Provider and Practice Factors Associated With Emergency Physicians’ Being Named in a Malpractice Claim

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Abstract

Study objective

We examine the association between emergency physician characteristics and practice factors with the risk of being named in a malpractice claim.

Methods

We used malpractice claims along with provider, operational, and jurisdictional data from a national emergency medicine group (87 emergency departments [EDs] in 15 states from January 1, 2010, to June 30, 2014) to assess the relationship between individual physician and practice variables and being named in a malpractice claim. Individual and practice factors included years in practice, emergency medicine board certification, visit admission rate, relative value units generated per hour, total patients treated as attending physician of record, working at multiple facilities, working primarily overnight shifts, patient experience data percentile, and state malpractice environment. We assessed the relationship between emergency physician and practice variables and malpractice claims, using logistic regression.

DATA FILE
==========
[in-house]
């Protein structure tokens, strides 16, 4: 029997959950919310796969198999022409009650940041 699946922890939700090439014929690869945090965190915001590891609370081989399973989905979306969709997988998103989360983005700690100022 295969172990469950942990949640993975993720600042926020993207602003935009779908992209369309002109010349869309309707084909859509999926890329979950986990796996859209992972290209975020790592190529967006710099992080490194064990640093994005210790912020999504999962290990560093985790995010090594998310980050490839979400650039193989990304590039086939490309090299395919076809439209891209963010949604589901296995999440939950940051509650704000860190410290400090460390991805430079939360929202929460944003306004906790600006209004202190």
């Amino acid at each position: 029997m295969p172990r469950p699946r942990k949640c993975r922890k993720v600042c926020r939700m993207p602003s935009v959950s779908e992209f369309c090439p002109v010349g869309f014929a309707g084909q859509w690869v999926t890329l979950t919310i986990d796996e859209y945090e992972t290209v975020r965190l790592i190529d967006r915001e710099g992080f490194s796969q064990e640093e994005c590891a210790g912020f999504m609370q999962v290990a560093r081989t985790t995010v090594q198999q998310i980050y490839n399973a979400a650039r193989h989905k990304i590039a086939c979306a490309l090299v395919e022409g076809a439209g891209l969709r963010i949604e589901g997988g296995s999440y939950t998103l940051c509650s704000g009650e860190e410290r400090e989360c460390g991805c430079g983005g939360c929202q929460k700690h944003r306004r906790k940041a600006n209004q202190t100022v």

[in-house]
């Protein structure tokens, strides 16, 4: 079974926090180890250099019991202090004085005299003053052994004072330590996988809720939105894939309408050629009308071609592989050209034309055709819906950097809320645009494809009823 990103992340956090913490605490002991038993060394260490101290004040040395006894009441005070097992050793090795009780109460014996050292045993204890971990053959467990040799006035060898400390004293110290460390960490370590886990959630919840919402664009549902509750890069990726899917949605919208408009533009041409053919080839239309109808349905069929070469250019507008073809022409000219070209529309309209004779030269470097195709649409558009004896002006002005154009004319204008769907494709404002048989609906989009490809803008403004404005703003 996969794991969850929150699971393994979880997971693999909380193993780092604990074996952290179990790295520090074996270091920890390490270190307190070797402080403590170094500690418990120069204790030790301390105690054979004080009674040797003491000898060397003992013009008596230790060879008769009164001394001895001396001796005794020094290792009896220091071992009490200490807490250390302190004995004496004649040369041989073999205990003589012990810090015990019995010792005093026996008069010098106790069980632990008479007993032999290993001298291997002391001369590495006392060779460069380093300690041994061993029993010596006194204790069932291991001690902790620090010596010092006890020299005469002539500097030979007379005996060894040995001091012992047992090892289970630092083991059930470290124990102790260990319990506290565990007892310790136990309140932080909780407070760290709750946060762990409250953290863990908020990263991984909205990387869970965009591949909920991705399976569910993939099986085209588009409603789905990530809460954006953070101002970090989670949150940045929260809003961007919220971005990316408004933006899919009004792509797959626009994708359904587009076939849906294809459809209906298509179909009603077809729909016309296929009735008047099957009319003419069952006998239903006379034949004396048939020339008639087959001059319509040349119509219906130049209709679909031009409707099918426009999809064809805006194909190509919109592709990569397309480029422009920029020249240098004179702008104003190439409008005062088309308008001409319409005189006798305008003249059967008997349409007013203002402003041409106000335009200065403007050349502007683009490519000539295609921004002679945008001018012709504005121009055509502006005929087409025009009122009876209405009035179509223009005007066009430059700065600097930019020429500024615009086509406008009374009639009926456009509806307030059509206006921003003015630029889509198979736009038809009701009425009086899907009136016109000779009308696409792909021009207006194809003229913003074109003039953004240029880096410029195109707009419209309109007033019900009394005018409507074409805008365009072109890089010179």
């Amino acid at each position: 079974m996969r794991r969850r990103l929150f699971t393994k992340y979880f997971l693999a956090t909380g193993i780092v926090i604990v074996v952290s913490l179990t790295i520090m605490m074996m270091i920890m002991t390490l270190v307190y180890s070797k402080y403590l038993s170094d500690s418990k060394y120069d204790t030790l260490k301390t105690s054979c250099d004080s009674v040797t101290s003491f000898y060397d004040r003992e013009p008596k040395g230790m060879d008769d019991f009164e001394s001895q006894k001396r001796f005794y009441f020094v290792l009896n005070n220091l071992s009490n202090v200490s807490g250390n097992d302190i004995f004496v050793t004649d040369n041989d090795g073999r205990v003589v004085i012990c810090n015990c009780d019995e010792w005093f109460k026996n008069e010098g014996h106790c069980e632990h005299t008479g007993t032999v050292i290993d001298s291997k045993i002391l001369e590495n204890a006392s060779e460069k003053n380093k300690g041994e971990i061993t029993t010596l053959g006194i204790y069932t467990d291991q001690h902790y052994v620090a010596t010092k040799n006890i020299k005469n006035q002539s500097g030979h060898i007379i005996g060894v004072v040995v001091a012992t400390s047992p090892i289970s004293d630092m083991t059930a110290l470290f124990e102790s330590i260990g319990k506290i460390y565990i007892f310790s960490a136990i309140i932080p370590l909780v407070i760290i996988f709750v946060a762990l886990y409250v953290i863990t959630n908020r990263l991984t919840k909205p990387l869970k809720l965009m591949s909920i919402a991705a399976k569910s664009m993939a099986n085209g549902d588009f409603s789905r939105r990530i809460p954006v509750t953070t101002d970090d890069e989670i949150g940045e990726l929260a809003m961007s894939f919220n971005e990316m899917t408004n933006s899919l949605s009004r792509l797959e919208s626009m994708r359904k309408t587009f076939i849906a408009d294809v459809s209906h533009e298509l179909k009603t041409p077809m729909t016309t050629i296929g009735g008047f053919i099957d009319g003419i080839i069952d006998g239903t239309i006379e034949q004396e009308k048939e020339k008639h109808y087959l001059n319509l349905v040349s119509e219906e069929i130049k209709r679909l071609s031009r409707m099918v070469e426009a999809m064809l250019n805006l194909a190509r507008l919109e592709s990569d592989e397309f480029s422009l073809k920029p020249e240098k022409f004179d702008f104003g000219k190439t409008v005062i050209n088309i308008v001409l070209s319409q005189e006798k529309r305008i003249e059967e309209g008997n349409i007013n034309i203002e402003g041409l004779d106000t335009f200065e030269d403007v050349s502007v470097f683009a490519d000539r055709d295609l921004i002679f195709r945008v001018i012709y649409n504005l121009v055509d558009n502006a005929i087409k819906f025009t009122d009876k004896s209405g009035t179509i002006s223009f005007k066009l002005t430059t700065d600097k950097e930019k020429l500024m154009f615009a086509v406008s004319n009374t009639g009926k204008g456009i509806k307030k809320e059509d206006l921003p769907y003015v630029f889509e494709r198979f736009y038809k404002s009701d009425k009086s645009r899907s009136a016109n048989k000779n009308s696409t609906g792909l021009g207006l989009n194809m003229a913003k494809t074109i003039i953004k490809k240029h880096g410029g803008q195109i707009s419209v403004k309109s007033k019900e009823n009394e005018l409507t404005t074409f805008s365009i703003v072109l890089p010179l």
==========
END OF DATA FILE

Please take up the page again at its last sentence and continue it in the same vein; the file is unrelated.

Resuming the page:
Results

Of 9,477,150 ED visits involving 1,029 emergency physicians, there were 98 malpractice claims against 90 physicians (9%). Increasing total number of years in practice (adjusted odds ratio 1.04; 95% confidence interval 1.02 to 1.06) and higher visit volume (adjusted odds ratio 1.09 per 1,000 visits; 95% confidence interval 1.05 to 1.12) were associated with being named in a malpractice claim. No other factors were associated with malpractice claims.

Conclusion

In this sample of emergency physicians, 1 in 11 were named in a malpractice claim during 4.5 years. Total number of years in practice and visit volume were the only identified factors associated with being named, suggesting that exposure to higher patient volumes and longer practice experience are the primary contributors to malpractice risk.

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